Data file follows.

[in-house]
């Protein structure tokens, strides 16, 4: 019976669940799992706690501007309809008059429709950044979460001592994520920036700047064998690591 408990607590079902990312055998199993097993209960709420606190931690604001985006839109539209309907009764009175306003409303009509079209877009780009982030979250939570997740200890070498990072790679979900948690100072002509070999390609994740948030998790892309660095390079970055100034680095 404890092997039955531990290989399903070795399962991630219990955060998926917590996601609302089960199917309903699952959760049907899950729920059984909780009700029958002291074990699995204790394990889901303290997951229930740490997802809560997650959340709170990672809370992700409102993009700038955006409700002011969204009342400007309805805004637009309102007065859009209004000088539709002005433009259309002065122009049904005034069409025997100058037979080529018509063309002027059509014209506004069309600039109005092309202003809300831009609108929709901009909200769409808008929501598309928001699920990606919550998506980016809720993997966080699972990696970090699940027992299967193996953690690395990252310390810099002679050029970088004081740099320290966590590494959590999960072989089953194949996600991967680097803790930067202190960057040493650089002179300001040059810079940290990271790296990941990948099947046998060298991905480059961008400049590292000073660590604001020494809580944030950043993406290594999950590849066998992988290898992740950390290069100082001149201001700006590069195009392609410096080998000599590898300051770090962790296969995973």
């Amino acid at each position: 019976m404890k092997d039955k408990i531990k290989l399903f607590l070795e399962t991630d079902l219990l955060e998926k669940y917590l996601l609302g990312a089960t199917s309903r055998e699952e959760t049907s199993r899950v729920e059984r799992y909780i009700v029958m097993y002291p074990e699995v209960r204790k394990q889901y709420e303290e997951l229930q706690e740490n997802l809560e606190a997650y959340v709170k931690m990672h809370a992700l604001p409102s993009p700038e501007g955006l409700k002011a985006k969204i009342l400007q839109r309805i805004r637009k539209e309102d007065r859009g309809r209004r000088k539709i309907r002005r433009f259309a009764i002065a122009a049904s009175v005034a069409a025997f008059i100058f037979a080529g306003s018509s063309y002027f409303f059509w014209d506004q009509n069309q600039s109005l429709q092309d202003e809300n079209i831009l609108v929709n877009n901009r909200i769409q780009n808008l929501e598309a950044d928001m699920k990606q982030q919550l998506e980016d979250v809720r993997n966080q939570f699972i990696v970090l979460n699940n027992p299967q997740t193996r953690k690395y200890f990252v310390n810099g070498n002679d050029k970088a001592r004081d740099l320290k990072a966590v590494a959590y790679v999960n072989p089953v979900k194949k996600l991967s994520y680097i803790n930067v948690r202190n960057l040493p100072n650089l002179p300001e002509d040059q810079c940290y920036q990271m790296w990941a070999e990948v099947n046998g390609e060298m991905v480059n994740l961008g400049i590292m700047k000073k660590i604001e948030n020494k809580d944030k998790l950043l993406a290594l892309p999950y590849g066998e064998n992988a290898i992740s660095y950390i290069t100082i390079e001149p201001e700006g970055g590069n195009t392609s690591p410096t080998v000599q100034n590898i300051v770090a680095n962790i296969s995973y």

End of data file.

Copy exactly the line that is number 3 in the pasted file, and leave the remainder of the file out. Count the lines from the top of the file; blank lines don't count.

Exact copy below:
């Amino acid at each position: 019976m404890k092997d039955k408990i531990k290989l399903f607590l070795e399962t991630d079902l219990l955060e998926k669940y917590l996601l609302g990312a089960t199917s309903r055998e699952e959760t049907s199993r899950v729920e059984r799992y909780i009700v029958m097993y002291p074990e699995v209960r204790k394990q889901y709420e303290e997951l229930q706690e740490n997802l809560e606190a997650y959340v709170k931690m990672h809370a992700l604001p409102s993009p700038e501007g955006l409700k002011a985006k969204i009342l400007q839109r309805i805004r637009k539209e309102d007065r859009g309809r209004r000088k539709i309907r002005r433009f259309a009764i002065a122009a049904s009175v005034a069409a025997f008059i100058f037979a080529g306003s018509s063309y002027f409303f059509w014209d506004q009509n069309q600039s109005l429709q092309d202003e809300n079209i831009l609108v929709n877009n901009r909200i769409q780009n808008l929501e598309a950044d928001m699920k990606q982030q919550l998506e980016d979250v809720r993997n966080q939570f699972i990696v970090l979460n699940n027992p299967q997740t193996r953690k690395y200890f990252v310390n810099g070498n002679d050029k970088a001592r004081d740099l320290k990072a966590v590494a959590y790679v999960n072989p089953v979900k194949k996600l991967s994520y680097i803790n930067v948690r202190n960057l040493p100072n650089l002179p300001e002509d040059q810079c940290y920036q990271m790296w990941a070999e990948v099947n046998g390609e060298m991905v480059n994740l961008g400049i590292m700047k000073k660590i604001e948030n020494k809580d944030k998790l950043l993406a290594l892309p999950y590849g066998e064998n992988a290898i992740s660095y950390i290069t100082i390079e001149p201001e700006g970055g590069n195009t392609s690591p410096t080998v000599q100034n590898i300051v770090a680095n962790i296969s995973y």